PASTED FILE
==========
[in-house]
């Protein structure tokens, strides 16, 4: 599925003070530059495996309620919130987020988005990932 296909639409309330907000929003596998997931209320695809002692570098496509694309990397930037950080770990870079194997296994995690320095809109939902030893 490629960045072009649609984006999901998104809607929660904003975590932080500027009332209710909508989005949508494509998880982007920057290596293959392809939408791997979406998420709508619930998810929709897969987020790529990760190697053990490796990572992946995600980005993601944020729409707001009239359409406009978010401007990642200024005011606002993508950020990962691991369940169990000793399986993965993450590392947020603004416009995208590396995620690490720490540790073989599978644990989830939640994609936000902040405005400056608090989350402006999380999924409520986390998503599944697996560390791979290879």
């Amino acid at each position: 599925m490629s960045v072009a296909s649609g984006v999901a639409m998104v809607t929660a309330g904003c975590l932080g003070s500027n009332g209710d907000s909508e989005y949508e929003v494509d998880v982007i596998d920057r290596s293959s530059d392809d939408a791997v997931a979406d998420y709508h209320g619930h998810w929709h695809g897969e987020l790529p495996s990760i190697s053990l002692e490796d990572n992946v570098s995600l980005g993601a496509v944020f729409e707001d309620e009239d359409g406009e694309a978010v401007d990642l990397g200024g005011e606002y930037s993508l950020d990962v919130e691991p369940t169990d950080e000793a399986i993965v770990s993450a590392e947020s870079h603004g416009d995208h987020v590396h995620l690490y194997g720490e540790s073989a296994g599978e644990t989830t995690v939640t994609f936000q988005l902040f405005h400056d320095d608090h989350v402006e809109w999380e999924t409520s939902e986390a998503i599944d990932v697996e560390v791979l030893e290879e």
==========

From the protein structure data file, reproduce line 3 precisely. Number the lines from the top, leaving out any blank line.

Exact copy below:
């Amino acid at each position: 599925m490629s960045v072009a296909s649609g984006v999901a639409m998104v809607t929660a309330g904003c975590l932080g003070s500027n009332g209710d907000s909508e989005y949508e929003v494509d998880v982007i596998d920057r290596s293959s530059d392809d939408a791997v997931a979406d998420y709508h209320g619930h998810w929709h695809g897969e987020l790529p495996s990760i190697s053990l002692e490796d990572n992946v570098s995600l980005g993601a496509v944020f729409e707001d309620e009239d359409g406009e694309a978010v401007d990642l990397g200024g005011e606002y930037s993508l950020d990962v919130e691991p369940t169990d950080e000793a399986i993965v770990s993450a590392e947020s870079h603004g416009d995208h987020v590396h995620l690490y194997g720490e540790s073989a296994g599978e644990t989830t995690v939640t994609f936000q988005l902040f405005h400056d320095d608090h989350v402006e809109w999380e999924t409520s939902e986390a998503i599944d990932v697996e560390v791979l030893e290879e």